“We seem to have gotten nowhere in 40 years,” Serpico said. “You put a sane man in a psycho ward and it’s not a crime?
“We have the same rhetoric and the same cover up,” he said.
An internal police investigation subsequently confirmed Schoolcraft’s charges against his precinct commanders, resulting in the discipline or transfers of four of its top officers.
Amidst concerns by police union officials and two academics that such downgrading of crimes was city-wide, Police Commissioner Ray Kelly announced in January, 2011, the appointment of a blue-ribbon fact-finding committee composed of three former prosecutors.
Although Kelly promised a report within three to six months, none has been produced nearly two years later.
Meanwhile, the Schoolcrafts, father and son, have been struggling both emotionally and financially, say people who know them. They have moved to the Albany area. They are said to have no money and may be evicted from their home because of their inability to pay rent.
Jon Norinsberg, whom Adrian Schoolcraft recently fired as his lawyer, declined comment on Brown’s report.
Richard Gilbert, a Manhattan attorney whom Schoolcraft has hired to replace Norinsberg, declined to comment on any aspect of the case.
Schoolcraft could not be reached for comment.
THE NYPD’S LONG ARM. Nearly six months after a graffiti artist spray-painted the Brooklyn Bridge, exposing a giant hole in Police Commissioner Ray Kelly’s anti-terrorism safety net, the NYPD has caught up with him.
This graffiti artist had somehow managed to tag his name — Lewy — on what Kelly has maintained is an iconic terrorist target — and one that he has claimed has been literally under police watch day and night.
Readers of NYPD Confidential may remember that attacking the Brooklyn Bridge was one of the so-called 14 plots against the city that Kelly once took credit for preventing single-handedly. He has subsequently acknowledged that the FBI helped to foil virtually all of them.
None of Kelly’s plots got more mileage than that of the Brooklyn Bridge.
In 2002, after Iyman Faris — an Ohio trucker who reported to the highest levels of Al Qaeda — abandoned his plan to dismember the bridge, Kelly concocted the fairytale that Faris did so after spotting NYPD patrol cars at the bridge’s entry ramps.
Hahaha. While Faris’ plan was real, the reason he abandoned his plan was that he realized he lacked the necessary “gas cutters,” to sever the bridge’s suspension cables. [See NYPD Confidential July 9, 2012.]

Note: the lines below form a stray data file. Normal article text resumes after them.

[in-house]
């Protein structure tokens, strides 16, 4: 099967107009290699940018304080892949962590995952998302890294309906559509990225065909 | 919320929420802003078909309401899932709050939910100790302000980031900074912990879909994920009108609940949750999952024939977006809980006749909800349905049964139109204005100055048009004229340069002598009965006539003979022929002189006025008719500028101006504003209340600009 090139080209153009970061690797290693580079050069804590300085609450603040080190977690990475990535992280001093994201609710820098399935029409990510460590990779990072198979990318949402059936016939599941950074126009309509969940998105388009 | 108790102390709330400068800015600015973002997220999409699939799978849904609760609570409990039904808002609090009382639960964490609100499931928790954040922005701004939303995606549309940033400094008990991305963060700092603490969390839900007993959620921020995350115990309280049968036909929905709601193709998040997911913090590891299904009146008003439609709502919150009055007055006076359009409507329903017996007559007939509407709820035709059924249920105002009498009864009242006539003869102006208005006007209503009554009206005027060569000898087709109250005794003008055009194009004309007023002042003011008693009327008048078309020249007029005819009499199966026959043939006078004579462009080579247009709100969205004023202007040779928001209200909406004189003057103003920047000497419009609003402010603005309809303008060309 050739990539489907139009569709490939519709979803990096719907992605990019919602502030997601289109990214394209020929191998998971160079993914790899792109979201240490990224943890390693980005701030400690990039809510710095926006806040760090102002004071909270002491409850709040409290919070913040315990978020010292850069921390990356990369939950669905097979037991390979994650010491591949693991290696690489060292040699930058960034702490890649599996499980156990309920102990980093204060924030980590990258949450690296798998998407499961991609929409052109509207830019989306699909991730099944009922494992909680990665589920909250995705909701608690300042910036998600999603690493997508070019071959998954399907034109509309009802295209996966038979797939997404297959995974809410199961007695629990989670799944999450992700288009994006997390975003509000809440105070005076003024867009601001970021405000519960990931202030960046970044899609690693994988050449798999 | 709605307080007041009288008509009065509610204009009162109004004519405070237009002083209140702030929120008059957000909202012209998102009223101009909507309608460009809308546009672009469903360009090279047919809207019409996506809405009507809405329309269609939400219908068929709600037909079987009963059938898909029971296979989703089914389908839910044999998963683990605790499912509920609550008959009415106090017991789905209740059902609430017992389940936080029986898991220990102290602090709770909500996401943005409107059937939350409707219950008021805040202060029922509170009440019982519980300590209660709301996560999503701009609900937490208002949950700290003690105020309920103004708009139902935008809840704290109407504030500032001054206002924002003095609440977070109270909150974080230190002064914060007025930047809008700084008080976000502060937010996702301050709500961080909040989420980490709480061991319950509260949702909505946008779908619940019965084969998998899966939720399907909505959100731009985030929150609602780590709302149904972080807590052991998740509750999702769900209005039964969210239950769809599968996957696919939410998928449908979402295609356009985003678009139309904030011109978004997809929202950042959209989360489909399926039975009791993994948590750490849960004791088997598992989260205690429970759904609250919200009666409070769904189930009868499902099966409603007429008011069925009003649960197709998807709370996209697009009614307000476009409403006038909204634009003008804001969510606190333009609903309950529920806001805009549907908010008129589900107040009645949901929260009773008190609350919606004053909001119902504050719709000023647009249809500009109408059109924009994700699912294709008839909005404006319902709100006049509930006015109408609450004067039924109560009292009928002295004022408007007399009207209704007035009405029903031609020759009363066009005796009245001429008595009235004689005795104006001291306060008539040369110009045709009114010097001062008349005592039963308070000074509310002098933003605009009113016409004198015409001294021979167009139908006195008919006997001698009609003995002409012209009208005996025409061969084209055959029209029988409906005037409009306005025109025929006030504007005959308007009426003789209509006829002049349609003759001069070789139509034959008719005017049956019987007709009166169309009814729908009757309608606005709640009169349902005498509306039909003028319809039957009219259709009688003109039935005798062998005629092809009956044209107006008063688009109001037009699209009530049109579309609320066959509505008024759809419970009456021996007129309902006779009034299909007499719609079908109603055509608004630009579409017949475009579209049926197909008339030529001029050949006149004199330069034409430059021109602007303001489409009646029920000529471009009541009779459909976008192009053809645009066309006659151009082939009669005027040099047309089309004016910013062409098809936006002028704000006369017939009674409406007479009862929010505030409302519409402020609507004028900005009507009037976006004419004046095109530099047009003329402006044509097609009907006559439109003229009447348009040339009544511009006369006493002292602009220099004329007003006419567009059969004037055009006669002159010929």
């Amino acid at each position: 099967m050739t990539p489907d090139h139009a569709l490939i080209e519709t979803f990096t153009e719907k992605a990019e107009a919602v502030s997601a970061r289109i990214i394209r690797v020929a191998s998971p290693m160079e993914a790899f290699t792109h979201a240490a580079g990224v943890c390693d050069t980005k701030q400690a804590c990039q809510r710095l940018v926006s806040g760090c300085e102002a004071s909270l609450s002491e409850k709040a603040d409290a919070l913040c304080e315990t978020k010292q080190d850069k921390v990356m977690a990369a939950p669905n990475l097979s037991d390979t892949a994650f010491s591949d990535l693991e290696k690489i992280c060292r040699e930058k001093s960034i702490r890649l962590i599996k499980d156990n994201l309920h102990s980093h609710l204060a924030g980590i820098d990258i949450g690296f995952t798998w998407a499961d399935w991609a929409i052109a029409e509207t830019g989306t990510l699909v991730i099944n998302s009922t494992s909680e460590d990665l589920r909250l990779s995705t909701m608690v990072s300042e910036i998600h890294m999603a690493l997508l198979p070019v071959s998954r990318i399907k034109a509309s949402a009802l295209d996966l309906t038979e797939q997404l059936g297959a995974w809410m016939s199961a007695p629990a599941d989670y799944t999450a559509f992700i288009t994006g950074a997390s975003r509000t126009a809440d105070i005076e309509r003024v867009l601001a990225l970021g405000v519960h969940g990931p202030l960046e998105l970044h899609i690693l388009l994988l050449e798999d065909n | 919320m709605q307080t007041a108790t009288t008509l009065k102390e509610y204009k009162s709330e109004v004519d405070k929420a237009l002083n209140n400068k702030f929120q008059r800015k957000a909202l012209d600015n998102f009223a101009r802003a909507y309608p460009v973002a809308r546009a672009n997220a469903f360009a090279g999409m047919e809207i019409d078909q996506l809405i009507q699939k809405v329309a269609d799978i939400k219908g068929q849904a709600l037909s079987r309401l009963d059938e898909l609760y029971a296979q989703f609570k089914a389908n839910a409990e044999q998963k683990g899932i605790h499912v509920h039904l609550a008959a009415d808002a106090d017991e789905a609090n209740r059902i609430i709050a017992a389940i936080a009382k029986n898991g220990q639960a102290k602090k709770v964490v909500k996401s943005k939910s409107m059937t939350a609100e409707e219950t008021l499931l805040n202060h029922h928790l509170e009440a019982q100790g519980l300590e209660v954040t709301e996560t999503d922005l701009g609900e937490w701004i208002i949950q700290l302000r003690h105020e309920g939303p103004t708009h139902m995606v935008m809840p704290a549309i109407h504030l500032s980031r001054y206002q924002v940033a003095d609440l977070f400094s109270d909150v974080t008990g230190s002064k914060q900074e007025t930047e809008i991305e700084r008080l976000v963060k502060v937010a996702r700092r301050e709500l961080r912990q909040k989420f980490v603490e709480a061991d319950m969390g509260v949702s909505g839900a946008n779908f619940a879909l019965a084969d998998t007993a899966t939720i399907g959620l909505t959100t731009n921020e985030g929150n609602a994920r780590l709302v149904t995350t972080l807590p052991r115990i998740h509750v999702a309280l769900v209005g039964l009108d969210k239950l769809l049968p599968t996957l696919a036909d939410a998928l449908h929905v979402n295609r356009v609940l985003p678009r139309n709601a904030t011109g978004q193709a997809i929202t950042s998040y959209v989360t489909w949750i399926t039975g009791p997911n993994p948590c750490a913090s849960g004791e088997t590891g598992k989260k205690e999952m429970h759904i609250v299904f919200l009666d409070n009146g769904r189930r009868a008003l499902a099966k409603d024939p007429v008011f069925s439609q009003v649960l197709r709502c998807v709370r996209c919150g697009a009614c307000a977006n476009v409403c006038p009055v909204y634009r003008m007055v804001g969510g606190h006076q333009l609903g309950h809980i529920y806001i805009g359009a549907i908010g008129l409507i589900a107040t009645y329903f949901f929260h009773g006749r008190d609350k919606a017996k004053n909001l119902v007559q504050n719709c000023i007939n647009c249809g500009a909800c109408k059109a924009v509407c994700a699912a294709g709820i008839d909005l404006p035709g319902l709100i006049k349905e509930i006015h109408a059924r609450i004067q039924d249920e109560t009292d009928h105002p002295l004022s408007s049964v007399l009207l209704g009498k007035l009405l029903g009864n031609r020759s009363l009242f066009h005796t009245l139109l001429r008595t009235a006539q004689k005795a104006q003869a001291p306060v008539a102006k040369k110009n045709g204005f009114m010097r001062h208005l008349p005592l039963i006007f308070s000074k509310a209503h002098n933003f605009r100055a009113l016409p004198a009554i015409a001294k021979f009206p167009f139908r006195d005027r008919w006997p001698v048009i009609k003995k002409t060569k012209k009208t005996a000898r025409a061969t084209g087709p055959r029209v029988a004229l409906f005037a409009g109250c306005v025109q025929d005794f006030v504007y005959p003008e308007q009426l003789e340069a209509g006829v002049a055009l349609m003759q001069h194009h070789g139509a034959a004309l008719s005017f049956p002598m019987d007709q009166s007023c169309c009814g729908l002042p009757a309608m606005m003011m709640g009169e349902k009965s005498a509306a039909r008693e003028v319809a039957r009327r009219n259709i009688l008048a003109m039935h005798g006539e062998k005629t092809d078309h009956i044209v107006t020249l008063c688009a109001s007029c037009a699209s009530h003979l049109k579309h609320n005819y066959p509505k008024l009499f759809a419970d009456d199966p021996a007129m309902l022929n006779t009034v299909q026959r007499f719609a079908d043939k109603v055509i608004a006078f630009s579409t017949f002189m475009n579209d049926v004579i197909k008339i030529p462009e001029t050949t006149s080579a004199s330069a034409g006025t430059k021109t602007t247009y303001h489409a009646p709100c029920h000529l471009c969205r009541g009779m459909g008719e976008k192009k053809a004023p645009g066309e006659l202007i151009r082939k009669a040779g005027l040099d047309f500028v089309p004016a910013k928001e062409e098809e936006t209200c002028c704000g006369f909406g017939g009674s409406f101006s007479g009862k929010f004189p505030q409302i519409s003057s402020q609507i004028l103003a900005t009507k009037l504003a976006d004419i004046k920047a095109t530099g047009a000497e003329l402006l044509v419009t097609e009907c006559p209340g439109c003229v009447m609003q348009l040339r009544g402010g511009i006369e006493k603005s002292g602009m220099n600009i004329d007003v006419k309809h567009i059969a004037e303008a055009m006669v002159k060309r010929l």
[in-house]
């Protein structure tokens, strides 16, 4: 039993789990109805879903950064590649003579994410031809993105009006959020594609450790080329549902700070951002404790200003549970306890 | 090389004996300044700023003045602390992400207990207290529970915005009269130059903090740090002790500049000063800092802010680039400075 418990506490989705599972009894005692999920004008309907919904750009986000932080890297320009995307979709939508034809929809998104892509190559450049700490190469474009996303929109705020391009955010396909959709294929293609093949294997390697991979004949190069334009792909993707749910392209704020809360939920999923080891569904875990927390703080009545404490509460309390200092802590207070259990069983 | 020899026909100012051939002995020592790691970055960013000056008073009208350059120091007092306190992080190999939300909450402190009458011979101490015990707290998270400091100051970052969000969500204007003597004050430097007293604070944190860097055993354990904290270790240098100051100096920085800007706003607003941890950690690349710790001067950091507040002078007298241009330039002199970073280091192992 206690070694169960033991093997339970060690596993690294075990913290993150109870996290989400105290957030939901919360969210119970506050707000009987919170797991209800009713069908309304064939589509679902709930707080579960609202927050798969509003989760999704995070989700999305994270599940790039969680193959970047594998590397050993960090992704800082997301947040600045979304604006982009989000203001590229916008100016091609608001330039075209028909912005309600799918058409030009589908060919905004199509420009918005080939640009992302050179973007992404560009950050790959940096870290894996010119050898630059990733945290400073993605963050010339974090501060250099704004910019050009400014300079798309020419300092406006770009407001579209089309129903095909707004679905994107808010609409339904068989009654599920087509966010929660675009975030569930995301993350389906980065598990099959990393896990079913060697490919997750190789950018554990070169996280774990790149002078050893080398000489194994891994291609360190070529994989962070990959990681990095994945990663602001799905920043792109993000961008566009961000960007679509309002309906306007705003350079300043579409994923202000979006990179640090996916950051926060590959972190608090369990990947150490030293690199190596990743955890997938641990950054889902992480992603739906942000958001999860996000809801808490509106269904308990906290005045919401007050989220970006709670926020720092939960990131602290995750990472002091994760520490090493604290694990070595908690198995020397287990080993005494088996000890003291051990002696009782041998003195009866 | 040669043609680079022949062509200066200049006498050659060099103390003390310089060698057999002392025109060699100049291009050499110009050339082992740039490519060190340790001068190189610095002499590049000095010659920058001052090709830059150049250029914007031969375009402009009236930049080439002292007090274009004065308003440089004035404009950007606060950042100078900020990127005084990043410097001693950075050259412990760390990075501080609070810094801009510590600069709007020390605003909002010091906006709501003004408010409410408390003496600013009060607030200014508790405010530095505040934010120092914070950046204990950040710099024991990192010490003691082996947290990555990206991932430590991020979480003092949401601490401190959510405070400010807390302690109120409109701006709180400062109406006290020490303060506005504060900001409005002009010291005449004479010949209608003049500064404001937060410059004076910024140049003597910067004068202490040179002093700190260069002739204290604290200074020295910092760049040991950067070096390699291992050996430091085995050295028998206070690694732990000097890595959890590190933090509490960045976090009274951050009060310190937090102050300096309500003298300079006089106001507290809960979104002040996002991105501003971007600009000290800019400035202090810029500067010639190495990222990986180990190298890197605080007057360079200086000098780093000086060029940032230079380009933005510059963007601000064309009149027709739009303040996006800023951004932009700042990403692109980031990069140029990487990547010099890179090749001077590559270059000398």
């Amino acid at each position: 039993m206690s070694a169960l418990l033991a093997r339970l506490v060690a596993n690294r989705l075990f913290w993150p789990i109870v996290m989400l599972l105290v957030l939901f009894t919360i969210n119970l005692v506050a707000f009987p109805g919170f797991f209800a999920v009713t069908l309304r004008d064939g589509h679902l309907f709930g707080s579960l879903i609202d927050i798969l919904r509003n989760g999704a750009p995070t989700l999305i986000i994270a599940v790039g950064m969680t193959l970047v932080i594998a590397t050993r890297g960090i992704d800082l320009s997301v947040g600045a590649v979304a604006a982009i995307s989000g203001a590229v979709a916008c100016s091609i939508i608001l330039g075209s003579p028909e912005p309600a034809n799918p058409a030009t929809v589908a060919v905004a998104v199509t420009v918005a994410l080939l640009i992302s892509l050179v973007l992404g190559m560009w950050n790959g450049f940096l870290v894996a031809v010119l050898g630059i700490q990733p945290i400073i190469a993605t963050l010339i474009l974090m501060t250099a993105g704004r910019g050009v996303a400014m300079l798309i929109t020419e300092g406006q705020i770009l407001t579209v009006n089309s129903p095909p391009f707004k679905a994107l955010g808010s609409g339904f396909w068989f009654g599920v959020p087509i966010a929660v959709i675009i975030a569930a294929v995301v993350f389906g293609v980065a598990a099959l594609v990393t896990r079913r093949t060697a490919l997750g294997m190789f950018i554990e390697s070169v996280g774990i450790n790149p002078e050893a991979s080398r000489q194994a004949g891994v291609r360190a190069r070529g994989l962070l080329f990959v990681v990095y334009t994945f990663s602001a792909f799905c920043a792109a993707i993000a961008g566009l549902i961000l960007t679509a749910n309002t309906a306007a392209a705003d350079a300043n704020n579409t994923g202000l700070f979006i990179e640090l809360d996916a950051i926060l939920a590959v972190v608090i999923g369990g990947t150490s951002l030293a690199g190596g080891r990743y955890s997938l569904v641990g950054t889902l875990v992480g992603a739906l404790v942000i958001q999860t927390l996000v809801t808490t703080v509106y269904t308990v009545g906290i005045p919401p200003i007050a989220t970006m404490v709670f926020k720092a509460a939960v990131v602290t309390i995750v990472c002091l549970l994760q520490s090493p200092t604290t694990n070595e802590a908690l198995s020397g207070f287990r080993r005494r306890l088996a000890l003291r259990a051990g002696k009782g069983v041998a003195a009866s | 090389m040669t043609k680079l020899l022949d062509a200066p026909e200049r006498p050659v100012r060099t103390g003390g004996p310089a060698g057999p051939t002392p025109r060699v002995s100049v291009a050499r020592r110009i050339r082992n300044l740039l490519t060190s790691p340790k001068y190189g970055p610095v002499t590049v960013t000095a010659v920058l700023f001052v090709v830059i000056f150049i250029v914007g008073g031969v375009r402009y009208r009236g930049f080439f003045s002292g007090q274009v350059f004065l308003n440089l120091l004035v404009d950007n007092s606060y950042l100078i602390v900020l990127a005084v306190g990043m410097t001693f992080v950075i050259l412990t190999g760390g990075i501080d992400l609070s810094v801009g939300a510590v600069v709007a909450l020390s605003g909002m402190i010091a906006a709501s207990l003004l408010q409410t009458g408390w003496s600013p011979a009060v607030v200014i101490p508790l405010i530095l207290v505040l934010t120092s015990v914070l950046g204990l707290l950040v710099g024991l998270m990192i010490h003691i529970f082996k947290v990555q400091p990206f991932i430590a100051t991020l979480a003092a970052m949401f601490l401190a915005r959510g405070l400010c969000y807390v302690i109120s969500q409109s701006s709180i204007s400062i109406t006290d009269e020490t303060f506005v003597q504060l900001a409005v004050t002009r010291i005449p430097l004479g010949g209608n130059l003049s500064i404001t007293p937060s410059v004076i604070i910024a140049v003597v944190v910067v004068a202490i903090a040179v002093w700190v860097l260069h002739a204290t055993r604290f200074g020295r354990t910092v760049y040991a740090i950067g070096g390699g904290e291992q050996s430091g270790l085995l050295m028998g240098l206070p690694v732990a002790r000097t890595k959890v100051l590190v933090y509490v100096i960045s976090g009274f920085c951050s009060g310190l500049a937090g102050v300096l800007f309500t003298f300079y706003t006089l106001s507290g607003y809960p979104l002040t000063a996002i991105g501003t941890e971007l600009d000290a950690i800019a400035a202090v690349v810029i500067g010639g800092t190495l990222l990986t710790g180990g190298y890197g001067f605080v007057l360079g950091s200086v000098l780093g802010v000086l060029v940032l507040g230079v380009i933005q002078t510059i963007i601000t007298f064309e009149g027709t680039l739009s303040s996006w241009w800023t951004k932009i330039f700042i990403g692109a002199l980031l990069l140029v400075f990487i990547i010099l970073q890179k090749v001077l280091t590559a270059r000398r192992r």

Although Kelly has maintained that patrol cars continue to guard the bridge’s entry ramps round- the-clock and that a police boat patrols nearby in the East River, this Lewy was somehow able last June to climb to one of the bridge’s stanchions 119 feet over the Eat River and tag his name in three places.
So how did Lewy do it? Did he use a rope? A scaffold? Lights? Did he have accomplices? How long did all this take him? Most important, where were the cops in those patrol cars at the entry ramps and in the police boat? Perhaps a Lewy a mole inside the NYPD had put a sleeping potion in their coffee.
According to the NYPD’s Public Information Office, Lewy has been identified as Enno Tianen, 32, who the police said had been arrested numerous times for writing the same tag throughout the city. The department said he would be charged with criminal mischief in the second degree for making graffiti and with criminal mischief in the third degree for possessing a graffiti instrument. There was no mention of terrorism charges.
EMENDATION. Two weeks ago this column reported that Serpico maintained that his having been shot months before the Knapp Commission began hearings in 1971 was the result of the police department’s “setting him up.” Michael Armstrong, the counsel to the Knapp Commission and currently the head of the mayor’s Commission to Combat Police Corruption, took exception to that sentence and wrote:: “Frank, at the time, emphatically and repeatedly denied to me that he had any belief that he had been set up to be shot by anyone, much less by the “department” as part of some sort of official revenge. He was angry that his fellow cops didn’t come to his aid fast enough, but specifically rejected the idea that they had deliberately put him in harm’s way.”
With editing from Donald Forst